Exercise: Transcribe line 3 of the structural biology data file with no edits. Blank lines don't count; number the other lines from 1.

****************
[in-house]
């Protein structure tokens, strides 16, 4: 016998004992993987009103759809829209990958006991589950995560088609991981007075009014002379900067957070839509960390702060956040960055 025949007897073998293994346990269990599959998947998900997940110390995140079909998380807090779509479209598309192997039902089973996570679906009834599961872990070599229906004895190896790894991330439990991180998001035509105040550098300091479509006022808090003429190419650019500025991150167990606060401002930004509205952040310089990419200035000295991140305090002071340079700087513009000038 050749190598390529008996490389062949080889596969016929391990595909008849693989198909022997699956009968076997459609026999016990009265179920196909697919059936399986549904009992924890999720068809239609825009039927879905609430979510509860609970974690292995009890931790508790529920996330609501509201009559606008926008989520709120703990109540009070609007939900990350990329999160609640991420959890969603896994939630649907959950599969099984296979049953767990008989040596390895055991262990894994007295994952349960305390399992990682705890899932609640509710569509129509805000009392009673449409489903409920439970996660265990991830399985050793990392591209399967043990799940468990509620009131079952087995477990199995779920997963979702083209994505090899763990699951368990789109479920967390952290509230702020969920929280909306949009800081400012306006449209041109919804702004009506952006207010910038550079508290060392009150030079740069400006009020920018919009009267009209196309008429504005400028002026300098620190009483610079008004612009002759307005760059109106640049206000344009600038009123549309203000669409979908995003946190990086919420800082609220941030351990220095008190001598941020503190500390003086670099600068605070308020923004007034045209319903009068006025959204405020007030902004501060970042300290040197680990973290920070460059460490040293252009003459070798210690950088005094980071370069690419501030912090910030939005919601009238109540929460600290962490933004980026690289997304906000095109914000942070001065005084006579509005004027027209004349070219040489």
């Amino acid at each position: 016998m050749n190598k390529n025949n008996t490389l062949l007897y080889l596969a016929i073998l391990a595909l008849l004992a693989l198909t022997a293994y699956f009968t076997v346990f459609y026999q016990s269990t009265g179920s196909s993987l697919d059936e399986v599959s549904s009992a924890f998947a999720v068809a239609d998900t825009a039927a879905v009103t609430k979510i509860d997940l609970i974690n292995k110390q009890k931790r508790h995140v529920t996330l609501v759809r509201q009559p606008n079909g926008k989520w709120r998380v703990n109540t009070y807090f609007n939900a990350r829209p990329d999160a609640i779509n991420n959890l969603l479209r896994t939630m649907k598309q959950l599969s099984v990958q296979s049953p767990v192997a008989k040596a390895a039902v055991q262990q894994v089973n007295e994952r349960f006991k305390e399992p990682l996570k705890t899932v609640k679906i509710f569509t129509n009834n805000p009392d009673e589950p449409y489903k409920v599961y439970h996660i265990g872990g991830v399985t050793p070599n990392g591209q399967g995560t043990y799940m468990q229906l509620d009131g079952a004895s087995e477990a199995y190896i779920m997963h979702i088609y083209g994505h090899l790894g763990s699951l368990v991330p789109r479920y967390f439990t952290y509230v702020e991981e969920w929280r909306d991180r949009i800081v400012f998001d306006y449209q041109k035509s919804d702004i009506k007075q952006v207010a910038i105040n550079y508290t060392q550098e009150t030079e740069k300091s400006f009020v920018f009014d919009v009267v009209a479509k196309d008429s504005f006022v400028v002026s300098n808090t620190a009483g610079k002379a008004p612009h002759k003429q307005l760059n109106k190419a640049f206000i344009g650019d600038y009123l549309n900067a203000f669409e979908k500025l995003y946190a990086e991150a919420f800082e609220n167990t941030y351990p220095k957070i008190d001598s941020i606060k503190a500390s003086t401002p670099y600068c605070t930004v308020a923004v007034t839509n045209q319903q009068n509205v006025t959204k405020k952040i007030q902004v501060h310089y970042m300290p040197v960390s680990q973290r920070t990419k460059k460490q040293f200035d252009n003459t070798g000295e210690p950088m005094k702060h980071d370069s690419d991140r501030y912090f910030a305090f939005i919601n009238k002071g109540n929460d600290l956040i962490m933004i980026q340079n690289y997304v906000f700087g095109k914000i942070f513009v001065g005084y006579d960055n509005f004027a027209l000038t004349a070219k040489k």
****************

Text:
């Amino acid at each position: 016998m050749n190598k390529n025949n008996t490389l062949l007897y080889l596969a016929i073998l391990a595909l008849l004992a693989l198909t022997a293994y699956f009968t076997v346990f459609y026999q016990s269990t009265g179920s196909s993987l697919d059936e399986v599959s549904s009992a924890f998947a999720v068809a239609d998900t825009a039927a879905v009103t609430k979510i509860d997940l609970i974690n292995k110390q009890k931790r508790h995140v529920t996330l609501v759809r509201q009559p606008n079909g926008k989520w709120r998380v703990n109540t009070y807090f609007n939900a990350r829209p990329d999160a609640i779509n991420n959890l969603l479209r896994t939630m649907k598309q959950l599969s099984v990958q296979s049953p767990v192997a008989k040596a390895a039902v055991q262990q894994v089973n007295e994952r349960f006991k305390e399992p990682l996570k705890t899932v609640k679906i509710f569509t129509n009834n805000p009392d009673e589950p449409y489903k409920v599961y439970h996660i265990g872990g991830v399985t050793p070599n990392g591209q399967g995560t043990y799940m468990q229906l509620d009131g079952a004895s087995e477990a199995y190896i779920m997963h979702i088609y083209g994505h090899l790894g763990s699951l368990v991330p789109r479920y967390f439990t952290y509230v702020e991981e969920w929280r909306d991180r949009i800081v400012f998001d306006y449209q041109k035509s919804d702004i009506k007075q952006v207010a910038i105040n550079y508290t060392q550098e009150t030079e740069k300091s400006f009020v920018f009014d919009v009267v009209a479509k196309d008429s504005f006022v400028v002026s300098n808090t620190a009483g610079k002379a008004p612009h002759k003429q307005l760059n109106k190419a640049f206000i344009g650019d600038y009123l549309n900067a203000f669409e979908k500025l995003y946190a990086e991150a919420f800082e609220n167990t941030y351990p220095k957070i008190d001598s941020i606060k503190a500390s003086t401002p670099y600068c605070t930004v308020a923004v007034t839509n045209q319903q009068n509205v006025t959204k405020k952040i007030q902004v501060h310089y970042m300290p040197v960390s680990q973290r920070t990419k460059k460490q040293f200035d252009n003459t070798g000295e210690p950088m005094k702060h980071d370069s690419d991140r501030y912090f910030a305090f939005i919601n009238k002071g109540n929460d600290l956040i962490m933004i980026q340079n690289y997304v906000f700087g095109k914000i942070f513009v001065g005084y006579d960055n509005f004027a027209l000038t004349a070219k040489k």